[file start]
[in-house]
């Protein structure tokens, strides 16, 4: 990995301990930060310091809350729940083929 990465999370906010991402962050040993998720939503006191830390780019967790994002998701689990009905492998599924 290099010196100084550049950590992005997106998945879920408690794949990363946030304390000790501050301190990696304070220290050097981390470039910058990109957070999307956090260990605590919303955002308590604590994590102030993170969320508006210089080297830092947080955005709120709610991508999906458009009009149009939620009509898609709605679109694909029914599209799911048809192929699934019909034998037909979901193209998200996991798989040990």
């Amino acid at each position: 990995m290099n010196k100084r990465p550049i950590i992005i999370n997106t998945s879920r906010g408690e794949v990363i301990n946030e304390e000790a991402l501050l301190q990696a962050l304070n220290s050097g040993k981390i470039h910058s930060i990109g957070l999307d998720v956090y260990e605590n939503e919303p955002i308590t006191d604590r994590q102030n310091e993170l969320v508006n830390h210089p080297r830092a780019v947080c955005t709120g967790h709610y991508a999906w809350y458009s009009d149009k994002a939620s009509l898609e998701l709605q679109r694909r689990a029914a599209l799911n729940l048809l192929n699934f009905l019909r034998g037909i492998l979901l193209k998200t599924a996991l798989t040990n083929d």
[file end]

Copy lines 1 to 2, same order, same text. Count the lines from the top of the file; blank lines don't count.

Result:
[in-house]
């Protein structure tokens, strides 16, 4: 990995301990930060310091809350729940083929 990465999370906010991402962050040993998720939503006191830390780019967790994002998701689990009905492998599924 290099010196100084550049950590992005997106998945879920408690794949990363946030304390000790501050301190990696304070220290050097981390470039910058990109957070999307956090260990605590919303955002308590604590994590102030993170969320508006210089080297830092947080955005709120709610991508999906458009009009149009939620009509898609709605679109694909029914599209799911048809192929699934019909034998037909979901193209998200996991798989040990």